To showcase this facet of the label's history, Drag City and the UIC's Gallery 400 recently mounted the exhibition Chances Are The Comets In Our Future - A Visual Introduction To Drag City. As expected, the show features cover art and various designs from the DC back catalog, but it also includes miscellaneous art-works from label artist such as Ian Svenonius, Neil Michael Haggerty, and Will Oldham. Also included as related pieces by Oelhen, Williams, Stephen Prina, and legendary punk designer/illustrator Savage Pencil.

The exhibition is currently on view at Gallery 400 at the UIC School of Architecture and the Arts, is free to the public, and runs until October 8. For directions, gallery hours and additional info, see the Gallery's website.

Graham Sanford

Artist Thu Aug 14 2008

Follow-up: Rhymefest Releases "Stolen" Video

As we told you about last week, Chicago indie hip-hop emcee Rhymefest issued a pretty bold statement when he was prepping listeners for the release of his new video. The video, which is for his new track "Stolen," stated officially circulating this past Tuesday, and here it is:

Civil war...genocide...refugees...blood diamonds. Yep, Rhymefest definitely isn't treading lightly with the narrative this time around.

Continue reading this entry »

Graham Sanford

Event Mon Aug 11 2008

US Air Guitar Championships: No Win for Chicago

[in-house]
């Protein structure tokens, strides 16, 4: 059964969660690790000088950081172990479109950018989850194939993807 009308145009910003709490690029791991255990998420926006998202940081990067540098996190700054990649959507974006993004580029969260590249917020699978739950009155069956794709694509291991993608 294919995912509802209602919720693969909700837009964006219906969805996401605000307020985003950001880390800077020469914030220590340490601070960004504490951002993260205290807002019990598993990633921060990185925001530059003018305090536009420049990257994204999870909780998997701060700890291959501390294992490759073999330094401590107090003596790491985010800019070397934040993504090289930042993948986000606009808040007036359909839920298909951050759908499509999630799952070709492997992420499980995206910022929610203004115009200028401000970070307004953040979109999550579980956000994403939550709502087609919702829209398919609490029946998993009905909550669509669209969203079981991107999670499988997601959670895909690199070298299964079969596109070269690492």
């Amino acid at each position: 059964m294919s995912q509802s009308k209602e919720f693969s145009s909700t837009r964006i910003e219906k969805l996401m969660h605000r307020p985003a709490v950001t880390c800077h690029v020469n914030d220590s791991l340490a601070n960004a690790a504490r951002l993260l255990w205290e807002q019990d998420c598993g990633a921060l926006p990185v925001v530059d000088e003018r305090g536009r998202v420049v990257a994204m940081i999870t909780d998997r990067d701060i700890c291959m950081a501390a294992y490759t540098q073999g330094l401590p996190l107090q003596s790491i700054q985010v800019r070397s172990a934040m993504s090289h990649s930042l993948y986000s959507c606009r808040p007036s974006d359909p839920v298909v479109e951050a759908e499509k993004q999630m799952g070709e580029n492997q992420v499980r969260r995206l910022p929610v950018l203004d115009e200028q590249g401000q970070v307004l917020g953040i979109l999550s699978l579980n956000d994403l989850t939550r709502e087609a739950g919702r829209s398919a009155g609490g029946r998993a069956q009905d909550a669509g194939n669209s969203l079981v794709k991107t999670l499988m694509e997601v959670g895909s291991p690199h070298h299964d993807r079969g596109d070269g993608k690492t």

nordic thunder us air guitar championships 2008

By chance, I found myself in San Francisco last Friday, and able to score a ticket to the US Air Guitar National Championship Finals. More than two dozen air rockers from across the country competed to become the US Champion, representing us in Finland later this year.

Though Chicago's champion, Nordic Thunder, called upon the gods of rock to grant him victory over his foes, he fell just short of the compulsory round. That doesn't mean he didn't rock, though -- competition was so close that fifth place was a tie, and the next best contestant missed by just a tenth of a point.

And seriously, how do you beat a guy who breaks his thumb while playing an invisible guitar? That's right, US Champion Hot Lixx Hulahan managed somehow to land thumb down during his onstage acrobatics, badly mangling it, yet continued to perform and rode that bad-assness all the way to the win.

Andrew Huff / Comments (1)

Random Sun Aug 03 2008

Radiohead Needs a Copyeditor

I am not enough of a Radiohead fan to accurately review one of their concerts. But I am enough of a fan of the English language to know that they need to take a clearer look at their stage show: